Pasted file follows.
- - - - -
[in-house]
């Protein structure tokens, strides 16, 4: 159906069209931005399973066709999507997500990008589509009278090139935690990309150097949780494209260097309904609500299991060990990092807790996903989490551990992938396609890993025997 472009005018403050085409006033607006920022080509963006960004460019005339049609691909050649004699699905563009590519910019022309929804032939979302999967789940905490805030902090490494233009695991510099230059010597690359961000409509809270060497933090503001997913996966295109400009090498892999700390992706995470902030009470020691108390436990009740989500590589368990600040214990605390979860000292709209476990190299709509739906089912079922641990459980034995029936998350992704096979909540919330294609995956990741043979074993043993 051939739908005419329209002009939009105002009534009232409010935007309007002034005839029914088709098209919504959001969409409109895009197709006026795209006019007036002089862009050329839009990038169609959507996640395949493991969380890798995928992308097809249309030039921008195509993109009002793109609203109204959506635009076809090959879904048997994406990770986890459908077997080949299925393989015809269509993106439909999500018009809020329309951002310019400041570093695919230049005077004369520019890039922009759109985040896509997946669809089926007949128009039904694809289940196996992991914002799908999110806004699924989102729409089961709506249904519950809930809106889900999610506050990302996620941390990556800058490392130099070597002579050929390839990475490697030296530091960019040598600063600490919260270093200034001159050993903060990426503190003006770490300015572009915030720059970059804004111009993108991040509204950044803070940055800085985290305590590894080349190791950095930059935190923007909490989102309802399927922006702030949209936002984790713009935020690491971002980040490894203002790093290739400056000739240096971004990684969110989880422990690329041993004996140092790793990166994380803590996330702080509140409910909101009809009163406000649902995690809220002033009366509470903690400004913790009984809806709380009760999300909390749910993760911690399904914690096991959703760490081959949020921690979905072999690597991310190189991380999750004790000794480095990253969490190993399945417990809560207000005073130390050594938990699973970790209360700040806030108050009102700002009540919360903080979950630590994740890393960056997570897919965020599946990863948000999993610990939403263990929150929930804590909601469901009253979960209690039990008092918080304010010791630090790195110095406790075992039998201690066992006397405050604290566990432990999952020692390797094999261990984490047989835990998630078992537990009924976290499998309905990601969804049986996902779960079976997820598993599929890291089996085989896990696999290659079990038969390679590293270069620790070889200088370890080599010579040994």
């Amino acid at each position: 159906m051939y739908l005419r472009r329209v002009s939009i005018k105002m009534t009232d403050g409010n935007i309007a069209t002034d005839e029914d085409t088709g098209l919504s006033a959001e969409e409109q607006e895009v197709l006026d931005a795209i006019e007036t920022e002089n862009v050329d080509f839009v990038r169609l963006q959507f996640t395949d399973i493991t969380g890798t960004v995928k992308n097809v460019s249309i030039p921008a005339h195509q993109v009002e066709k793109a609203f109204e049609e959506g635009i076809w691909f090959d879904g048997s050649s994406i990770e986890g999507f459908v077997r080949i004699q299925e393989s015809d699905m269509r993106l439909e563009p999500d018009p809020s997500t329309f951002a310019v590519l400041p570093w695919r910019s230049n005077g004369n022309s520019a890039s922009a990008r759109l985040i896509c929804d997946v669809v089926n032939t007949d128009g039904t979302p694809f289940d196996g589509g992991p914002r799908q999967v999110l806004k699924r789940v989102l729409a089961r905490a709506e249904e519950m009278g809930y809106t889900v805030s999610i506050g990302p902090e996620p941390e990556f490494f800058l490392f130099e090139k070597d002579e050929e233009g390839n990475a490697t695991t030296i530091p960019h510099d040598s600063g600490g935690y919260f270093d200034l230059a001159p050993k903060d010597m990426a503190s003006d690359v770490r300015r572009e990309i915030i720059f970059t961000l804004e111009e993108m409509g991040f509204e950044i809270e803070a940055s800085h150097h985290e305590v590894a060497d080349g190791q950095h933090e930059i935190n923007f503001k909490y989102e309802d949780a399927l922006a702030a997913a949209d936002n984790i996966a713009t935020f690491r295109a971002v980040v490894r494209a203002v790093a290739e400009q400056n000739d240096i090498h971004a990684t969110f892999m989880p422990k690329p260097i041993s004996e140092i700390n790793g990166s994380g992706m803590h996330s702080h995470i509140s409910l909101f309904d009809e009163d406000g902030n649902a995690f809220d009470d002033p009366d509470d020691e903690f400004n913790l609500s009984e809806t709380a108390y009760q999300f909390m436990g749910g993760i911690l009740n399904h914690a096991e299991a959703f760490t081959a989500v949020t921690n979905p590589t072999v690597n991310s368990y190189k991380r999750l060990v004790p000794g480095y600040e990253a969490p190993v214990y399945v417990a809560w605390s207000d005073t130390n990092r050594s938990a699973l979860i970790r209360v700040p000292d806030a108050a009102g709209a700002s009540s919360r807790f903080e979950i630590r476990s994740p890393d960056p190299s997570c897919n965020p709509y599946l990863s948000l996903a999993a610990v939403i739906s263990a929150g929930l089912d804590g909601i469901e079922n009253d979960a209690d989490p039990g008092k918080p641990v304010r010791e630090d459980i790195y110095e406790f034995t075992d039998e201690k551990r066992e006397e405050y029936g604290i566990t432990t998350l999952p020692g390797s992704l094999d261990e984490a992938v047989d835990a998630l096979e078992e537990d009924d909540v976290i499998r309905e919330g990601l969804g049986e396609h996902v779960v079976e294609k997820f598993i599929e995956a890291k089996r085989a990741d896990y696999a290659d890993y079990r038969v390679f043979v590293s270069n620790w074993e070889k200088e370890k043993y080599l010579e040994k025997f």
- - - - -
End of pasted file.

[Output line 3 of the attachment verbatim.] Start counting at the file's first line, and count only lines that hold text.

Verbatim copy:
């Amino acid at each position: 159906m051939y739908l005419r472009r329209v002009s939009i005018k105002m009534t009232d403050g409010n935007i309007a069209t002034d005839e029914d085409t088709g098209l919504s006033a959001e969409e409109q607006e895009v197709l006026d931005a795209i006019e007036t920022e002089n862009v050329d080509f839009v990038r169609l963006q959507f996640t395949d399973i493991t969380g890798t960004v995928k992308n097809v460019s249309i030039p921008a005339h195509q993109v009002e066709k793109a609203f109204e049609e959506g635009i076809w691909f090959d879904g048997s050649s994406i990770e986890g999507f459908v077997r080949i004699q299925e393989s015809d699905m269509r993106l439909e563009p999500d018009p809020s997500t329309f951002a310019v590519l400041p570093w695919r910019s230049n005077g004369n022309s520019a890039s922009a990008r759109l985040i896509c929804d997946v669809v089926n032939t007949d128009g039904t979302p694809f289940d196996g589509g992991p914002r799908q999967v999110l806004k699924r789940v989102l729409a089961r905490a709506e249904e519950m009278g809930y809106t889900v805030s999610i506050g990302p902090e996620p941390e990556f490494f800058l490392f130099e090139k070597d002579e050929e233009g390839n990475a490697t695991t030296i530091p960019h510099d040598s600063g600490g935690y919260f270093d200034l230059a001159p050993k903060d010597m990426a503190s003006d690359v770490r300015r572009e990309i915030i720059f970059t961000l804004e111009e993108m409509g991040f509204e950044i809270e803070a940055s800085h150097h985290e305590v590894a060497d080349g190791q950095h933090e930059i935190n923007f503001k909490y989102e309802d949780a399927l922006a702030a997913a949209d936002n984790i996966a713009t935020f690491r295109a971002v980040v490894r494209a203002v790093a290739e400009q400056n000739d240096i090498h971004a990684t969110f892999m989880p422990k690329p260097i041993s004996e140092i700390n790793g990166s994380g992706m803590h996330s702080h995470i509140s409910l909101f309904d009809e009163d406000g902030n649902a995690f809220d009470d002033p009366d509470d020691e903690f400004n913790l609500s009984e809806t709380a108390y009760q999300f909390m436990g749910g993760i911690l009740n399904h914690a096991e299991a959703f760490t081959a989500v949020t921690n979905p590589t072999v690597n991310s368990y190189k991380r999750l060990v004790p000794g480095y600040e990253a969490p190993v214990y399945v417990a809560w605390s207000d005073t130390n990092r050594s938990a699973l979860i970790r209360v700040p000292d806030a108050a009102g709209a700002s009540s919360r807790f903080e979950i630590r476990s994740p890393d960056p190299s997570c897919n965020p709509y599946l990863s948000l996903a999993a610990v939403i739906s263990a929150g929930l089912d804590g909601i469901e079922n009253d979960a209690d989490p039990g008092k918080p641990v304010r010791e630090d459980i790195y110095e406790f034995t075992d039998e201690k551990r066992e006397e405050y029936g604290i566990t432990t998350l999952p020692g390797s992704l094999d261990e984490a992938v047989d835990a998630l096979e078992e537990d009924d909540v976290i499998r309905e919330g990601l969804g049986e396609h996902v779960v079976e294609k997820f598993i599929e995956a890291k089996r085989a990741d896990y696999a290659d890993y079990r038969v390679f043979v590293s270069n620790w074993e070889k200088e370890k043993y080599l010579e040994k025997f």